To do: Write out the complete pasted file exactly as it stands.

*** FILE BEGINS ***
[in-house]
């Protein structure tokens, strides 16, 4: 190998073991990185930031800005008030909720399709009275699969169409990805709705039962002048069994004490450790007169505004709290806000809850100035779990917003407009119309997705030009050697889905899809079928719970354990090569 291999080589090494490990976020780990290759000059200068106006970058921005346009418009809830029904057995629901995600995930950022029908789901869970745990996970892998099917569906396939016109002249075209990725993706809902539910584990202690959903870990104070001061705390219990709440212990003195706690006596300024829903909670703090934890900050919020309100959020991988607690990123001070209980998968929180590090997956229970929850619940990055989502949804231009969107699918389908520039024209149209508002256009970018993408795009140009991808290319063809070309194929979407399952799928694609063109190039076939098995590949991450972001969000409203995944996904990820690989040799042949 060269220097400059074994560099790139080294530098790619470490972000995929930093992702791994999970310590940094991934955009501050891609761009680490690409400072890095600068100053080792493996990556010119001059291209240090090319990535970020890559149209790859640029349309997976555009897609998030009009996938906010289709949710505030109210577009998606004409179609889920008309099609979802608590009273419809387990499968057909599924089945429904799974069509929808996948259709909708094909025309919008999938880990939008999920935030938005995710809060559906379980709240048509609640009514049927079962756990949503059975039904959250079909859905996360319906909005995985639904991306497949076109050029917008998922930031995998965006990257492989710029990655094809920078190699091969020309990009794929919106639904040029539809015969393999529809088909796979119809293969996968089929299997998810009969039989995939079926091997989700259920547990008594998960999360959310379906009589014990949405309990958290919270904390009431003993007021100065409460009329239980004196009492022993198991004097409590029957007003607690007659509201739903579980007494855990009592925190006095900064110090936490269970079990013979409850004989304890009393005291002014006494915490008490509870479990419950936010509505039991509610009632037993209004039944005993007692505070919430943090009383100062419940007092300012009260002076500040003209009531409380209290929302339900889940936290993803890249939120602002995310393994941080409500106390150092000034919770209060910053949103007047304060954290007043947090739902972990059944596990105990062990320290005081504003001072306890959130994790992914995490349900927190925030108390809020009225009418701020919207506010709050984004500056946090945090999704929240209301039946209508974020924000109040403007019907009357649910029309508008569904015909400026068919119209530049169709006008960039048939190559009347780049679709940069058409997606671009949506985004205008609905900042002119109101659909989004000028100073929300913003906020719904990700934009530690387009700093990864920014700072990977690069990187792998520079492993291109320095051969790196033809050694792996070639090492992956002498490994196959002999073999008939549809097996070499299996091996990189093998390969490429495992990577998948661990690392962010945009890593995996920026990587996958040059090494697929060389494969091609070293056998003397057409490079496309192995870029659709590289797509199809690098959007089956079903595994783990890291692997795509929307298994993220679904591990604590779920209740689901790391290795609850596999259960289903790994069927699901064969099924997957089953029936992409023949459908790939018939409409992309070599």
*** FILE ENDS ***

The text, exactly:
[in-house]
């Protein structure tokens, strides 16, 4: 190998073991990185930031800005008030909720399709009275699969169409990805709705039962002048069994004490450790007169505004709290806000809850100035779990917003407009119309997705030009050697889905899809079928719970354990090569 291999080589090494490990976020780990290759000059200068106006970058921005346009418009809830029904057995629901995600995930950022029908789901869970745990996970892998099917569906396939016109002249075209990725993706809902539910584990202690959903870990104070001061705390219990709440212990003195706690006596300024829903909670703090934890900050919020309100959020991988607690990123001070209980998968929180590090997956229970929850619940990055989502949804231009969107699918389908520039024209149209508002256009970018993408795009140009991808290319063809070309194929979407399952799928694609063109190039076939098995590949991450972001969000409203995944996904990820690989040799042949 060269220097400059074994560099790139080294530098790619470490972000995929930093992702791994999970310590940094991934955009501050891609761009680490690409400072890095600068100053080792493996990556010119001059291209240090090319990535970020890559149209790859640029349309997976555009897609998030009009996938906010289709949710505030109210577009998606004409179609889920008309099609979802608590009273419809387990499968057909599924089945429904799974069509929808996948259709909708094909025309919008999938880990939008999920935030938005995710809060559906379980709240048509609640009514049927079962756990949503059975039904959250079909859905996360319906909005995985639904991306497949076109050029917008998922930031995998965006990257492989710029990655094809920078190699091969020309990009794929919106639904040029539809015969393999529809088909796979119809293969996968089929299997998810009969039989995939079926091997989700259920547990008594998960999360959310379906009589014990949405309990958290919270904390009431003993007021100065409460009329239980004196009492022993198991004097409590029957007003607690007659509201739903579980007494855990009592925190006095900064110090936490269970079990013979409850004989304890009393005291002014006494915490008490509870479990419950936010509505039991509610009632037993209004039944005993007692505070919430943090009383100062419940007092300012009260002076500040003209009531409380209290929302339900889940936290993803890249939120602002995310393994941080409500106390150092000034919770209060910053949103007047304060954290007043947090739902972990059944596990105990062990320290005081504003001072306890959130994790992914995490349900927190925030108390809020009225009418701020919207506010709050984004500056946090945090999704929240209301039946209508974020924000109040403007019907009357649910029309508008569904015909400026068919119209530049169709006008960039048939190559009347780049679709940069058409997606671009949506985004205008609905900042002119109101659909989004000028100073929300913003906020719904990700934009530690387009700093990864920014700072990977690069990187792998520079492993291109320095051969790196033809050694792996070639090492992956002498490994196959002999073999008939549809097996070499299996091996990189093998390969490429495992990577998948661990690392962010945009890593995996920026990587996958040059090494697929060389494969091609070293056998003397057409490079496309192995870029659709590289797509199809690098959007089956079903595994783990890291692997795509929307298994993220679904591990604590779920209740689901790391290795609850596999259960289903790994069927699901064969099924997957089953029936992409023949459908790939018939409409992309070599």